This post is part of an on-going series, The Human Face of Torture. Please also note that June is Torture Awareness Month.

I'll take good news where I can find it (Part 2)

I still don't expect too much to come of the latest effort by Kucinich to get Bush impeached. This is a start though:
June 11, 2008, 3:15 p.m. ET: Congress has just voted overwhelmingly (251-166) to send the articles of impeachment (H Res 1258) to the House Judiciary Committee to be acted upon there. 24 Republicans voted Yes along with all the Democrats. Kucinich released this statement.
June 11, 2008, evening: Dennis says he's giving the Judiciary Committee 30 days to act before he comes back with more articles of impeachment. Put July 9, 2008, on your calendar! Dennis did 13 media interviews so far today - it's moving, but needs to move farther. Call the media!! And REMEMBER: you can't say "we have no time" AND "if he attacks Iran then we'll impeach him" WITHOUT your head exploding.
There's always time, assuming, of course that Congress is actually motivated to make the time. Ay, there's the rub.

If you were curious as to the 35 articles of impeachment, here they are:

Article I
Creating a Secret Propaganda Campaign to Manufacture a False Case for War Against Iraq

Article II
Falsely, Systematically, and with Criminal Intent Conflating the Attacks of September 11, 2001, With Misrepresentation of Iraq as a Security Threat as Part of Fraudulent Justification for a War of

Article III
Misleading the American People and Members of Congress to Believe Iraq Possessed Weapons of Mass Destruction, to Manufacture a False Case for War

Article IV
Misleading the American People and Members of Congress to Believe Iraq Posed an Imminent Threat to the United States

Article V
Illegally Misspending Funds to Secretly Begin a War of Aggression

Article VI
Invading Iraq in Violation of the Requirements of HJRes114

Article VII
Invading Iraq Absent a Declaration of War.

Article VIII
Invading Iraq, A Sovereign Nation, in Violation of the UN Charter

Article IX
Failing to Provide Troops With Body Armor and Vehicle Armor

Article X
Falsifying Accounts of US Troop Deaths and Injuries for Political Purposes

Article XI
Establishment of Permanent U.S. Military Bases in Iraq

Article XII
Initiating a War Against Iraq for Control of That Nation's Natural Resources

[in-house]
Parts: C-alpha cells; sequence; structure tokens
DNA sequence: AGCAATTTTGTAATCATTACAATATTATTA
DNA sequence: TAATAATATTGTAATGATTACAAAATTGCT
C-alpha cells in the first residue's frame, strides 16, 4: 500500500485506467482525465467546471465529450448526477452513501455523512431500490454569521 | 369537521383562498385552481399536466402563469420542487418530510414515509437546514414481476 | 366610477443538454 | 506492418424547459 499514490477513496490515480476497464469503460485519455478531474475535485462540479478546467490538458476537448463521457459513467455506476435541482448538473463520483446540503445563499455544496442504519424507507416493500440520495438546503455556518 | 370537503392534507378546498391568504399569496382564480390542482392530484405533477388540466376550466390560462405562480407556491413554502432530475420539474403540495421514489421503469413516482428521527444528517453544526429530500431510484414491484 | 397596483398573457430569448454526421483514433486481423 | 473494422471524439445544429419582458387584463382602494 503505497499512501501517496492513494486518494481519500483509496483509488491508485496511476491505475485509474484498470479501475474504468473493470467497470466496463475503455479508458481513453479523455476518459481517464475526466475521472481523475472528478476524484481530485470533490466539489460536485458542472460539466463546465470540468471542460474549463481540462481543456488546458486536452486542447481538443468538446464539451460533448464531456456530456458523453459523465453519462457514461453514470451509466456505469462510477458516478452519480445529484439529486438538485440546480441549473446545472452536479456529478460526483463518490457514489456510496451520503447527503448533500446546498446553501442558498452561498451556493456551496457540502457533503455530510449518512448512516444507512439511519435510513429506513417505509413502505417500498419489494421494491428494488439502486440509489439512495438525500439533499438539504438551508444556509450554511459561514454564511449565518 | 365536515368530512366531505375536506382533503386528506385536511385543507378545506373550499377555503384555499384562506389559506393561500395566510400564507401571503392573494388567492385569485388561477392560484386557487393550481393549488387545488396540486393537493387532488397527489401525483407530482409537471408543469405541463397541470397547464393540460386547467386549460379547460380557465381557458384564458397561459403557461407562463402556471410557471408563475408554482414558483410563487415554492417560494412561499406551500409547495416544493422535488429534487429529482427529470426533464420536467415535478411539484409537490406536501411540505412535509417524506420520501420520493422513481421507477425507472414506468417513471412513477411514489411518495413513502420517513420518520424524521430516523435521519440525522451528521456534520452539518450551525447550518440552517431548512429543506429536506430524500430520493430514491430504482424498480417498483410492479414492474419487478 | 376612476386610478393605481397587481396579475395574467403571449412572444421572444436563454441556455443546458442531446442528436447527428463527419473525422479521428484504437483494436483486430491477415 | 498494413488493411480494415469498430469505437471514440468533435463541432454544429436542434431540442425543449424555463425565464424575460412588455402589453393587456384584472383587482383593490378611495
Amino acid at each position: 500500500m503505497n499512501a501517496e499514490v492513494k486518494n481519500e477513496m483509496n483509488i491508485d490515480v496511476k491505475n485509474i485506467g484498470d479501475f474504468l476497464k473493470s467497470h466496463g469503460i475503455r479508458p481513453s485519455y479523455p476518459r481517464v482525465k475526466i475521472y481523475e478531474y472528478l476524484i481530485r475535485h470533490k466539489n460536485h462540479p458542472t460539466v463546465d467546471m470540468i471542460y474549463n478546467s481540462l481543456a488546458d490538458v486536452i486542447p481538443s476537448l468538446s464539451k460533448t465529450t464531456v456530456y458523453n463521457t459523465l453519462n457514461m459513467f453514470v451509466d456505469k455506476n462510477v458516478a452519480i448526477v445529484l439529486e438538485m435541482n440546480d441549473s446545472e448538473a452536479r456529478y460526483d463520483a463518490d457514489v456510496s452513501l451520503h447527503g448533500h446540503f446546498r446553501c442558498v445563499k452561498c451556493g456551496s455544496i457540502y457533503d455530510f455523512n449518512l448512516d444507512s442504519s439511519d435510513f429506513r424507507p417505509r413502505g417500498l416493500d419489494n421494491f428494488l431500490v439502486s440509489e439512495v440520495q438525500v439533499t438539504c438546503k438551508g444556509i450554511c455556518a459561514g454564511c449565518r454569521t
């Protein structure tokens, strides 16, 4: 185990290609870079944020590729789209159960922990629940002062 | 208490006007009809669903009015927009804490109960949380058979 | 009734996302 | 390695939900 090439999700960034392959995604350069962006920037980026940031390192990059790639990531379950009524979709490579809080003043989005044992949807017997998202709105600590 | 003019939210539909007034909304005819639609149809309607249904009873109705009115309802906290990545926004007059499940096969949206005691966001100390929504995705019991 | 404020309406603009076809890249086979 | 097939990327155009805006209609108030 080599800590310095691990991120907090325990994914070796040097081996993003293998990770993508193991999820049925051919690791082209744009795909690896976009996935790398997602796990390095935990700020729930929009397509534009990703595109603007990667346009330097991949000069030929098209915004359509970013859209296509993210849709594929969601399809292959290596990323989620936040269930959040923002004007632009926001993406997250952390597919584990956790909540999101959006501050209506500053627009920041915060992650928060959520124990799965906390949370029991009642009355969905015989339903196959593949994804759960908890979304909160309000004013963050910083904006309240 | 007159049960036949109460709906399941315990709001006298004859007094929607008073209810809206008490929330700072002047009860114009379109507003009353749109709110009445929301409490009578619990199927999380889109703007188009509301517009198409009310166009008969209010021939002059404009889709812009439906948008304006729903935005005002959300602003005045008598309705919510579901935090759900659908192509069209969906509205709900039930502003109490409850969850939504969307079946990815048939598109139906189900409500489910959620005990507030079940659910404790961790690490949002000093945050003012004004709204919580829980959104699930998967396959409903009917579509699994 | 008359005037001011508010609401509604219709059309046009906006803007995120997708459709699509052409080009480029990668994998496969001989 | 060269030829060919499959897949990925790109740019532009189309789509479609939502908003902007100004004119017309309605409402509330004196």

Article XIIII
Creating a Secret Task Force to Develop Energy and Military Policies With Respect to Iraq and Other Countries

Article XIV
Misprision of a Felony, Misuse and Exposure of Classified Information And Obstruction of Justice in the Matter of Valerie Plame Wilson, Clandestine Agent of the Central Intelligence Agency

Article XV
Providing Immunity from Prosecution for Criminal Contractors in Iraq

Article XVI
Reckless Misspending and Waste of U.S. Tax Dollars in Connection With Iraq and US Contractors

Article XVII
Illegal Detention: Detaining Indefinitely And Without Charge Persons Both U.S. Citizens and Foreign Captives

Article XVIII
Torture: Secretly Authorizing, and Encouraging the Use of Torture Against Captives in Afghanistan, Iraq, and Other Places, as a Matter of Official Policy

Article XIX
Rendition: Kidnapping People and Taking Them Against Their Will to "Black Sites" Located in Other Nations, Including Nations Known to Practice Torture

Article XX
Imprisoning Children

Article XXI
Misleading Congress and the American People About Threats from Iran, and Supporting Terrorist Organizations Within Iran, With the Goal of Overthrowing the Iranian Government

Article XXII
Creating Secret Laws

Article XXIII
Violation of the Posse Comitatus Act

Article XXIV
Spying on American Citizens, Without a Court-Ordered Warrant, in Violation of the Law and the Fourth Amendment

Article XXV
Directing Telecommunications Companies to Create an Illegal and Unconstitutional Database of the Private Telephone Numbers and Emails of American Citizens

Article XXVI
Announcing the Intent to Violate Laws with Signing Statements

Article XXVII
Failing to Comply with Congressional Subpoenas and Instructing Former Employees Not to Comply

Article XXVIII
Tampering with Free and Fair Elections, Corruption of the Administration of Justice

Article XXIX
Conspiracy to Violate the Voting Rights Act of 1965

Article XXX
Misleading Congress and the American People in an Attempt to Destroy Medicare

Article XXXI
Katrina: Failure to Plan for the Predicted Disaster of Hurricane Katrina, Failure to Respond to a Civil Emergency

Article XXXII
Misleading Congress and the American People, Systematically Undermining Efforts to Address Global Climate Change

Article XXXIII
Repeatedly Ignored and Failed to Respond to High Level Intelligence Warnings of Planned Terrorist Attacks in the US, Prior to 911.

Article XXXIV
Obstruction of the Investigation into the Attacks of September 11, 2001

Article XXXV
Endangering the Health of 911 First Responders

There's plenty of meat there. Hell, if impeachment proceedings can be held for a president who lied about being sucked off by an intern, then surely the charges here would suffice for impeachment proceedings. I don't hold high hopes that the Congressional "leadership" will do the right thing, but I will say this: a Congress that fails to impeach Bush/Cheney deserves for its members to be impeached. They certainly don't deserve the trust of the voters.

I'll take good news where I can find it

In Boumediene v. Bush, the White House loses - at least for now. A couple clips:
In a harsh rebuke of the Bush administration, the justices rejected the administration’s argument that the individual protections provided by the Detainee Treatment Act of 2005 and the Military Commissions Act of 2006 were more than adequate.